Monday, 20 March 2017



At the moment we are lucky enough to have banks of violets creating seas of purple along footpaths. I've had a childlike delight at finding them and breathing in their scent. It's a perfume that takes me straight to Parma Violet sweets, I cannot quite believe that these delicate little flowers smell so potent. The girls have enthusiastically joined in spotting them, sniffing them like rooting pigs, the way small children do, and then begging to pick them. So we've become Victorian and have learnt how to preserve them by sugaring them, and inevitably it's the sugar bit that is the most inspiring for the children.
We chose some violet flowers in perfect condition and picked about twenty which left enough for the bees and were few enough for them to be real treasures.
Once home they need to be washed very carefully so as not to damage them.

Each flower needs to be coated either in egg white or a cooled sugar syrup (1/3 sugar to 2/3 water) with a fine paint brush.
Then each flower can be sprinkled with caster sugar until it is finely coated all over. The flowers are then left to dry on baking paper.

Once completly dry they can be kept in an airtight container for up to three months.

These were made with Little L's heavy handed assistance; if you want something looking more professional, perhaps it's something to wait to do until after bedtime...
If you don't want spend the time preserving them, a lot of edible flowers are beautiful in salads eaten straight away.
We take care to only ever pick wild flowers where there is a true abundance and away from roadsides and other sources of pollution, especially pesticides, herbicides etc.

Some other edible flowers suitable for sugaring are borage, primroses, nasturtiums, rose petals, cherry blossom...



Tuesday, 14 March 2017


Spring has really arrived here. There is not the lushness of green that I am used to, but instead a brilliant blue sky and warm afternoons. Banks are covered in a haze of violets and blossom is spreading amongst the hedgerows. We're out in the garden or spotting wild flowers in the woods and back to paddling in streams again (although the freezing water takes our breathes away).

At the end of last month Little L turned four years old. For the days either side of her Birthday I felt very emotional. Her birth and babyhood suddenly felt so long ago and infront of me is this little girl who surprises me each day with her own ideas and such a force of independence and strong will.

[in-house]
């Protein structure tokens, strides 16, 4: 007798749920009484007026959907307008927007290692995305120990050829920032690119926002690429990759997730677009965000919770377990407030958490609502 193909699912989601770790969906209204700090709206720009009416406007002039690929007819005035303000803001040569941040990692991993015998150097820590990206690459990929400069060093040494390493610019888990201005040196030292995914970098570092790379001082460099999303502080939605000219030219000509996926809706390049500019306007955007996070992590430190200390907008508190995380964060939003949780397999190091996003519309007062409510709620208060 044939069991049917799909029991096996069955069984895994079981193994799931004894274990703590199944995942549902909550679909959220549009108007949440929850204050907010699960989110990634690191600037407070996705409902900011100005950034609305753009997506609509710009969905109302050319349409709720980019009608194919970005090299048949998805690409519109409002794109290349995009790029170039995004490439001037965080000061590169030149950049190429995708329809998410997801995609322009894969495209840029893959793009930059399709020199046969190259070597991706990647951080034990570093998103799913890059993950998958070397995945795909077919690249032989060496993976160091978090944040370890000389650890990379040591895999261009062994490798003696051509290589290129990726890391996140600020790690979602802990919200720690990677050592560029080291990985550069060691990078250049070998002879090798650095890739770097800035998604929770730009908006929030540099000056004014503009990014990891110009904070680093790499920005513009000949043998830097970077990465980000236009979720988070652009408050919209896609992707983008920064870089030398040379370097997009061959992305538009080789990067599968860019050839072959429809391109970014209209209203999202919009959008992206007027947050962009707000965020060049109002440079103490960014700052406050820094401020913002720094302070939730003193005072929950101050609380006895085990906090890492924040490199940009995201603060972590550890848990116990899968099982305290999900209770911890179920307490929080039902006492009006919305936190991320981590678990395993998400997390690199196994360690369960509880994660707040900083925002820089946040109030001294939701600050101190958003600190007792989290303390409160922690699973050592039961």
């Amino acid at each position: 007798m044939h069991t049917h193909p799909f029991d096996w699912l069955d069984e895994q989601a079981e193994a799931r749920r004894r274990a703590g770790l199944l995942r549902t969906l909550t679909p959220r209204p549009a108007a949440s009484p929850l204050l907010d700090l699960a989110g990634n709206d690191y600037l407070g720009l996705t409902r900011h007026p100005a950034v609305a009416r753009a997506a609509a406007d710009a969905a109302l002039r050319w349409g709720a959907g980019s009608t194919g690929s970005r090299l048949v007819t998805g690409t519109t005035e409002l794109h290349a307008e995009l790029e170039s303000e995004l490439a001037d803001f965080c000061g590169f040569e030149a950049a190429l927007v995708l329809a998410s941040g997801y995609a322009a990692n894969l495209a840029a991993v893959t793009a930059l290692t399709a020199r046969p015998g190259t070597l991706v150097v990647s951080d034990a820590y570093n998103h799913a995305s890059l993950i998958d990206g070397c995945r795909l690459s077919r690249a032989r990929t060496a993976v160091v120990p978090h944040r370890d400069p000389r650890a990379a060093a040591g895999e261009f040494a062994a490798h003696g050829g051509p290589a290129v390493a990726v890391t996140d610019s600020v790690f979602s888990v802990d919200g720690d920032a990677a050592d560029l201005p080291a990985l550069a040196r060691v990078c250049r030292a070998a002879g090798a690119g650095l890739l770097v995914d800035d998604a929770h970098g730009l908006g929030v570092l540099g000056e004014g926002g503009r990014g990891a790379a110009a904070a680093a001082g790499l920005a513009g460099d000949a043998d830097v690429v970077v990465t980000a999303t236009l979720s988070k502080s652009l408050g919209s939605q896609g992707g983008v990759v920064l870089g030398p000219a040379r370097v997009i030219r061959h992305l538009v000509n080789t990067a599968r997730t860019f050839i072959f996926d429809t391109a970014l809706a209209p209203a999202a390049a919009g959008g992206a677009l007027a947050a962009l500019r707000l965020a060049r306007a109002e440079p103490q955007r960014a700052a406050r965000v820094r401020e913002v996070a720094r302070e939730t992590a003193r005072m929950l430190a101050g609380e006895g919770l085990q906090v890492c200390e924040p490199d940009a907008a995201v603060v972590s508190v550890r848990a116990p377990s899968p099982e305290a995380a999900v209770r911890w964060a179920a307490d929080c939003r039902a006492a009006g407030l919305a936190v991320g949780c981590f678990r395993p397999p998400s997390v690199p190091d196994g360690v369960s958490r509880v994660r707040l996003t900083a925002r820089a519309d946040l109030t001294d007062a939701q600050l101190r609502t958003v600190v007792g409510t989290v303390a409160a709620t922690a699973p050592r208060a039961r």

On her Birthday the weather shone bright and warm, not something I ever expected for a February babe. We had a little gathering with friends by the lake with coffee and cake and the children played at throwing rocks and sticks into the stream.

Then we packed up for a weekend (the amount of stuff we take with us on even the most short of trips will forever baffle me) and drove across Ariege to the Vallée du Biros, south of St Girons for a short stay in a mountainside cabin.
Although we live with relatively little and few comforts all of the time, this cabin, made of just wood and stone and without electricity was still a welcome retreat. A ten minute woodland walk to arrive there. Breakfast and dinner by candlelight. Evenings cosied up around a wood burner and quiet moments watching for wildlife from the windows.

This area of the Pyrennes is bear country although there are only twenty or so living in the mountains and they remain, for the most part, away from even remote human habitation. We very much wanted to find their foot prints and even disected some poo, hoping it may be evidence that one had passed by, but, alas, it was only foxes. The shouting and scampering of small children, seems one way to avoid seeing anything other than the most bold of wildlife. Little L was a champion hiker and managed some difficult and steep climbs whilst Little I sat like a queen on my back, sight seeing the streams, trees and sheep.

We've returned refreshed and so in love with this part of the world : Excited by the many valleys left for us to discover and humbled by the idea of the many more we won't. The vastness of this relatively small mountain range puts into perspective our own very small existances.
The girls have helped tiling the bath, heralding a very almost finished room! By the end of today there will be a cupboard and the sheets and clothes which have lived in boxes for the past nine months will no longer be piled in corners of our bedroom. I won't write too much about how exciting the prospect of 'storage' is for me because it may just betray how domesticated my life is right now and it's not always something I am too comfortable with (that's a subject for another blog post one day...).